Inclusion in the American Dream: Assets, Poverty, and Public Policy

Inclusion in the American Dream: Assets, Poverty, and Public Policy

Inclusion in the American Dream: Assets, Poverty, and Public Policy

Inclusion in the American Dream: Assets, Poverty, and Public Policy

Synopsis

Inclusion in the American Dream brings together leading scholars and policy experts on the topic of asset building, particularly as this relates to public policy. The typical American household accumulates most its assets in home equity and retirement accounts, both of which are subsidized through the tax system. But the poor, for the most part, do not participate in these asset accumulation policies. The challenge is to expand the asset-based policy structure so that everyone is included.

Excerpt

The seed for this book was planted during a symposium held at Washington University in St. Louis. First versions of the papers were presented and since then have been revised and updated extensively. I am grateful to all of the authors for their participation in the symposium and subsequent work. Also, I am grateful to other symposium participants whose essays did not end up in this book due to matters of emphasis, fit, and limitations of space. Their work is every bit as valuable as the chapters that appear here. Altogether, this is an outstanding group of scholars and policy analysts who have undertaken innovative and productive work.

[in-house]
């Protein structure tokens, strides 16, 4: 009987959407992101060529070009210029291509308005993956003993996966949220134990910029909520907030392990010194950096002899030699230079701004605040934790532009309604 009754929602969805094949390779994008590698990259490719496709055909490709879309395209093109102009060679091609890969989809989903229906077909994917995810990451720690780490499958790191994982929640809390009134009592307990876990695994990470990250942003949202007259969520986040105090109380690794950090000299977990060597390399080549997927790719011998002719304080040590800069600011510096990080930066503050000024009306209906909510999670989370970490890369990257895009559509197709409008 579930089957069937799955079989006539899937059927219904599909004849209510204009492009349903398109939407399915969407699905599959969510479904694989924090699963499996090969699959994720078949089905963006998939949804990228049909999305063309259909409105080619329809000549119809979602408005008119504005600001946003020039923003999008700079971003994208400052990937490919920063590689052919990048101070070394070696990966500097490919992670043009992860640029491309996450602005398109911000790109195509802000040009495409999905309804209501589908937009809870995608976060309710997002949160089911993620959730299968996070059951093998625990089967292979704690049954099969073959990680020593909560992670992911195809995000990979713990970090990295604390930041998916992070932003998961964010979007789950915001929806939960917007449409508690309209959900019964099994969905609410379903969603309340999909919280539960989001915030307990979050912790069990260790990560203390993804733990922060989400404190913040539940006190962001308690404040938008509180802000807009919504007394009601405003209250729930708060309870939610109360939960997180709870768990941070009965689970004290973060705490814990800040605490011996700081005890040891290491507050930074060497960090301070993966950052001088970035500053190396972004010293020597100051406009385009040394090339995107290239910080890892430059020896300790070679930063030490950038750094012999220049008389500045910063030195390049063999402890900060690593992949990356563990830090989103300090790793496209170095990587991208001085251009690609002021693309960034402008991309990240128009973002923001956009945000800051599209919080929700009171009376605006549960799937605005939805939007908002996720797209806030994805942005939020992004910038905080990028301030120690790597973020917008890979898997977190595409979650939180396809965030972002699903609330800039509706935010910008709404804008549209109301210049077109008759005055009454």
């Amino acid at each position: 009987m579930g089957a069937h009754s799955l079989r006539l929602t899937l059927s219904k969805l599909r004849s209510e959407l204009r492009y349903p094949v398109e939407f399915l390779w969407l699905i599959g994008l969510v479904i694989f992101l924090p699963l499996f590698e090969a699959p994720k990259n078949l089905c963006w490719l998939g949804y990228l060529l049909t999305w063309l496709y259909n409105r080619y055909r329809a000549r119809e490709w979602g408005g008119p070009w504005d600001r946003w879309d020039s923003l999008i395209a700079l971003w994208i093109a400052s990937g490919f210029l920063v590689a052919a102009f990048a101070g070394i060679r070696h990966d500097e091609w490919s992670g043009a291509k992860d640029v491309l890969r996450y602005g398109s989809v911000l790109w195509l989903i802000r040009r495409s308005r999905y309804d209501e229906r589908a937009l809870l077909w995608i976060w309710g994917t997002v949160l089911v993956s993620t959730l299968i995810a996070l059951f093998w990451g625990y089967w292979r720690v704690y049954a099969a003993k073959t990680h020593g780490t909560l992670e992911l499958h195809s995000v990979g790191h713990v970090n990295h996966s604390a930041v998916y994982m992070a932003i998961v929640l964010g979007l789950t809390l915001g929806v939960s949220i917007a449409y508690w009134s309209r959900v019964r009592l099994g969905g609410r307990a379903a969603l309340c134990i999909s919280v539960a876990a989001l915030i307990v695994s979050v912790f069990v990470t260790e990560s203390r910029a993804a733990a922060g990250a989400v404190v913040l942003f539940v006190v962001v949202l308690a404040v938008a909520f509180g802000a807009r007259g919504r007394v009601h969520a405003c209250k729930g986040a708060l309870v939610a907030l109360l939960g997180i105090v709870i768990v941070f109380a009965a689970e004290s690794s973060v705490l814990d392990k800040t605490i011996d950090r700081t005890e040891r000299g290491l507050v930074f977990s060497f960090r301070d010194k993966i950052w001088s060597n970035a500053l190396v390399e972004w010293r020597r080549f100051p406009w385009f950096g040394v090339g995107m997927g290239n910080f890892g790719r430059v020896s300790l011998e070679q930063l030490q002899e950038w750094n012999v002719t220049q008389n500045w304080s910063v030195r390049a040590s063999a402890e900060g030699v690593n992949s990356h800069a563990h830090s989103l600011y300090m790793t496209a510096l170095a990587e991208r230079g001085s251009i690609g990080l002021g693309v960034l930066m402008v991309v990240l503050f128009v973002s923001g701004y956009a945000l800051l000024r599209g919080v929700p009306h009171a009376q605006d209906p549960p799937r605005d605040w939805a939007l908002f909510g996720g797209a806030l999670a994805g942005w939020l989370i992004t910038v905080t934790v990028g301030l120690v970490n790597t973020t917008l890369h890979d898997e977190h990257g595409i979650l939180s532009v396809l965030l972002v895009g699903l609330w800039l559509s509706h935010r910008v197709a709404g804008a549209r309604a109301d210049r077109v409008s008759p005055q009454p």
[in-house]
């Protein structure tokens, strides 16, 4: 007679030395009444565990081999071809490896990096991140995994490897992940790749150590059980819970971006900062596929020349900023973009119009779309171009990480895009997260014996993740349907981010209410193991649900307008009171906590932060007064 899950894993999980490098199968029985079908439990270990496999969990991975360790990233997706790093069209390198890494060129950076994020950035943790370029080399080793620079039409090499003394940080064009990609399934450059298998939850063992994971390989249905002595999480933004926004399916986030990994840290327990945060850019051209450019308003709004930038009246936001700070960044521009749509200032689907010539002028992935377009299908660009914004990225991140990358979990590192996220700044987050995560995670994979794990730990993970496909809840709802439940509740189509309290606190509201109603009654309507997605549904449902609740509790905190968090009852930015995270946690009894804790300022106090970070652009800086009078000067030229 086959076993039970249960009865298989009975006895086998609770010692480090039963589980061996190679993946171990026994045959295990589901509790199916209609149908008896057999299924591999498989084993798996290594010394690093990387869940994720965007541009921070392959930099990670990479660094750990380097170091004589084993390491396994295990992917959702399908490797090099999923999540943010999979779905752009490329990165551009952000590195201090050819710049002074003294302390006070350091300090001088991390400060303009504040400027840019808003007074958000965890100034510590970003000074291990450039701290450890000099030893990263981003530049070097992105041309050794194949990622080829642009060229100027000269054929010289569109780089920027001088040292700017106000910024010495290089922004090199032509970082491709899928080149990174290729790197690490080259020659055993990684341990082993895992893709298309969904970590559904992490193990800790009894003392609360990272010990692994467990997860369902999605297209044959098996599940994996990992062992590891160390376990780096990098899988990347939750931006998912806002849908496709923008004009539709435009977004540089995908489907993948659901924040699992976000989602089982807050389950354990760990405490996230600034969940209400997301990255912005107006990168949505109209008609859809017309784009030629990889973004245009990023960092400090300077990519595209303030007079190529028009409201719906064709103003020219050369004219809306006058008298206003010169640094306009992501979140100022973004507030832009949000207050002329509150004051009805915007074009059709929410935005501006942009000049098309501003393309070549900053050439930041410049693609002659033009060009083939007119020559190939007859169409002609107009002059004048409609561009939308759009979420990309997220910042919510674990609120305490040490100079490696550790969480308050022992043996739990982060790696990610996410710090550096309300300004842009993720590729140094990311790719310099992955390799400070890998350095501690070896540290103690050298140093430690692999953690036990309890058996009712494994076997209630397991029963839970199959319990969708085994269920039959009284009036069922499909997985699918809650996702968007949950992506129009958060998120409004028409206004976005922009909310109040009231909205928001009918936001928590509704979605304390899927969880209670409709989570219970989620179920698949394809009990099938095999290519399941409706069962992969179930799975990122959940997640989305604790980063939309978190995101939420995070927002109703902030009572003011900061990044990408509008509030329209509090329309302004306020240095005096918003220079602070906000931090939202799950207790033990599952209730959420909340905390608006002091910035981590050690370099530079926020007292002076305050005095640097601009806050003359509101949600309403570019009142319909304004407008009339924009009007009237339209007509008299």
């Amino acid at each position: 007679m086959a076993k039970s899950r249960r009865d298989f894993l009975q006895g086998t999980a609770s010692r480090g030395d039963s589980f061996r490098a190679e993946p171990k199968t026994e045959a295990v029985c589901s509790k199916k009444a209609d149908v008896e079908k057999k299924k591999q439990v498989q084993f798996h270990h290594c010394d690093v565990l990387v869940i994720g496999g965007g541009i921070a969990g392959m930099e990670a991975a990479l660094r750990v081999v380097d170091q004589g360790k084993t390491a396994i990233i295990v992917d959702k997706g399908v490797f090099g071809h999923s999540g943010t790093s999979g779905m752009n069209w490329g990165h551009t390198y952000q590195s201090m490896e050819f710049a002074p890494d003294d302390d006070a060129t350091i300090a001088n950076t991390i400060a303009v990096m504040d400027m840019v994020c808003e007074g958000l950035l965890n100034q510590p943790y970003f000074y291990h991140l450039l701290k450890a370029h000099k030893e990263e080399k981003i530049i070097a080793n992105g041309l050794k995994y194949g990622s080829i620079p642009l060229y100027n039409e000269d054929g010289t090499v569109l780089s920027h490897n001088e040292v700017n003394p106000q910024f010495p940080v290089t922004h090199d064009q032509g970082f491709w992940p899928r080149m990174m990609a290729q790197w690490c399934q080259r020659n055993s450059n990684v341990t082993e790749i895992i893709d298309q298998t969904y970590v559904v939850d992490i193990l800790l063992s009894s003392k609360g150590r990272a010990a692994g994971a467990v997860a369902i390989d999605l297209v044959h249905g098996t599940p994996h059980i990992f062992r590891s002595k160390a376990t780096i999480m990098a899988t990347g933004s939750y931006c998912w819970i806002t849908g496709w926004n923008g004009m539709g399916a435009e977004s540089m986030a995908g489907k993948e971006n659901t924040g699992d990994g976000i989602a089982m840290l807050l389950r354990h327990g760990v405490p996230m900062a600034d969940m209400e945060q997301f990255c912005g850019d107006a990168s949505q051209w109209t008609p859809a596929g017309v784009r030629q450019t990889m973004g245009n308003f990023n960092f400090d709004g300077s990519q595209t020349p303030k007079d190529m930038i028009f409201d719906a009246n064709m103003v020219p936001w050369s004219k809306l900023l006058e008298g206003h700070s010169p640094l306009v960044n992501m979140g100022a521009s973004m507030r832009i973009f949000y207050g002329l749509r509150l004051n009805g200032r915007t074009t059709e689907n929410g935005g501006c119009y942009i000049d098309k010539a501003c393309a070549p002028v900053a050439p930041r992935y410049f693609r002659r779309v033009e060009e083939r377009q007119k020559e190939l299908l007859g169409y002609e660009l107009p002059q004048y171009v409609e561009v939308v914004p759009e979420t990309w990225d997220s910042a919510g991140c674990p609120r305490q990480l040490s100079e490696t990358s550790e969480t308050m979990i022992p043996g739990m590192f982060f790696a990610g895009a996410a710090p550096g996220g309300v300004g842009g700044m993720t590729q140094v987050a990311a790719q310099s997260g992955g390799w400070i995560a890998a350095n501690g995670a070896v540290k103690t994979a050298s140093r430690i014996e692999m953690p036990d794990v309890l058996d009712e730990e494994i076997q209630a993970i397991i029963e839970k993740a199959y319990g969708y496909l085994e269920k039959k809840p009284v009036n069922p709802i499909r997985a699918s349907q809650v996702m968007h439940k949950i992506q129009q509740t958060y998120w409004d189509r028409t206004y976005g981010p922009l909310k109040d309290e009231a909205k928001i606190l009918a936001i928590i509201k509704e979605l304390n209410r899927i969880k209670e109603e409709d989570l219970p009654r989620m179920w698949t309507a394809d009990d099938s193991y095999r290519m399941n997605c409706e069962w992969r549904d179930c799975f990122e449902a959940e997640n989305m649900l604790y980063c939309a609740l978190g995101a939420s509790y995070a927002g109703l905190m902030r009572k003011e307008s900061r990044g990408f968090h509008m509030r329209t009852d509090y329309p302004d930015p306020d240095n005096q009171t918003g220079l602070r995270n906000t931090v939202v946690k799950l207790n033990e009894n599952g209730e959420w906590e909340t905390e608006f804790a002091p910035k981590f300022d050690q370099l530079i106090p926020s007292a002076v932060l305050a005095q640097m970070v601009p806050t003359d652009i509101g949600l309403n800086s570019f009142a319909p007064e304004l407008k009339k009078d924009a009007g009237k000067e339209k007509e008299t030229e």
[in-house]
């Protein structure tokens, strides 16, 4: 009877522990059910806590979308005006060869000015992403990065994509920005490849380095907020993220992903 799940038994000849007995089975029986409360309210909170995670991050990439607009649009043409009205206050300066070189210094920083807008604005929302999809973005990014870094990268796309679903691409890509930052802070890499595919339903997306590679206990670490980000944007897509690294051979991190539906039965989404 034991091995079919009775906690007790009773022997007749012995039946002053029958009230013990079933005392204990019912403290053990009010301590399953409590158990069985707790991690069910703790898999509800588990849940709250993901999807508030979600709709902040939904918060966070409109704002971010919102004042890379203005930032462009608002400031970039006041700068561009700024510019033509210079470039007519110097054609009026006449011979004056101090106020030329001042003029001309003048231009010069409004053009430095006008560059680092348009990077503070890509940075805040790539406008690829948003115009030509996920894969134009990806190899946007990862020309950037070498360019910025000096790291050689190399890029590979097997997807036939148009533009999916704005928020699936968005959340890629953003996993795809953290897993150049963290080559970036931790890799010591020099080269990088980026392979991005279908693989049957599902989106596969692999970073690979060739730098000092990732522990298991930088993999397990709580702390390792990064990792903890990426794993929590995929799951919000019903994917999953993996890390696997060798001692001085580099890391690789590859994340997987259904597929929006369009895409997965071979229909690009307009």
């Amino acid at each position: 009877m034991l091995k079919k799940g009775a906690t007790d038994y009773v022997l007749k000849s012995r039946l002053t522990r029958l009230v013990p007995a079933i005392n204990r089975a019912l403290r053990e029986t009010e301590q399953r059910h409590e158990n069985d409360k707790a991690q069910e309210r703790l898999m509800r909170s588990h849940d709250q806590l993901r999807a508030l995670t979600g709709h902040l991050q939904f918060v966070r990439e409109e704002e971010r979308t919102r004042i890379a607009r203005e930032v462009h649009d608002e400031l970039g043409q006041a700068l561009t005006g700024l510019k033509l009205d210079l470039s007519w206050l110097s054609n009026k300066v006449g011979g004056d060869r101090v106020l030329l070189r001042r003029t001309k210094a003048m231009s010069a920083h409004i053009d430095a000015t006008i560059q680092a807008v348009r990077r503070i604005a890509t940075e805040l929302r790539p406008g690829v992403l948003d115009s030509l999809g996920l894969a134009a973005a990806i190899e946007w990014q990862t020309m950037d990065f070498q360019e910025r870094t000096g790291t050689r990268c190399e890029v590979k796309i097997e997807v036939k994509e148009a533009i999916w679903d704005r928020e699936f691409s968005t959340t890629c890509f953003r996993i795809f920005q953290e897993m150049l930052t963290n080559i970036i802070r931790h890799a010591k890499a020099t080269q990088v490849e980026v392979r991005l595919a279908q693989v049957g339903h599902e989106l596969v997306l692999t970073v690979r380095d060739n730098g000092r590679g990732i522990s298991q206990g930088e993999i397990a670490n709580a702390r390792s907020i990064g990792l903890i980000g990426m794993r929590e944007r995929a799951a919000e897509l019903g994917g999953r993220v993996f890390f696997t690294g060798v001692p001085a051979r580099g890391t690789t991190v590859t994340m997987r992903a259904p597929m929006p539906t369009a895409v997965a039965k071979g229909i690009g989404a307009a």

The Ford Foundation provided resources that made the symposium and subsequent work possible. The vision of President Susan Berresford and former Vice President Melvin Oliver in reshaping the Ford Foundation to include a Division of Asset Building and Community Development has resulted in an emergent body of knowledge that is defining this area of work and informing policy. Many other foundations have contributed to this work as well. I am particularly grateful to the Charles Stewart Mott Foundation for supporting my time in completing this volume, and to the Common Counsel Foundation for providing a quiet place to write. I also thank the MetLife Foundation, F. B. Heron Foundation, Joyce Foundation, Annie E. Casey Foundation, Ewing Marion Kauffman Foundation, Lumina Foundation, W. K. Kellogg Foundation, Danforth Foundation, National Rural Funders Collaborative, State of Minnesota, United Way of Greater St. Louis, U.S. Department of Health and Human Services, and U.S. Department of Agriculture, all of whom have funded our research in asset building. Perhaps this is an example of the best use of American philanthropy— creating knowledge and innovations for application in the United States and around the world.

I thank Karen Edwards and other staff members of CSD who organized the logistics of the symposium. Lisa Morris, now at the University of Southern Maine, cochaired the symposium and provided valuable comments and suggestions for the book. Thanks go also to former Dean Shanti Khinduka, of . . .

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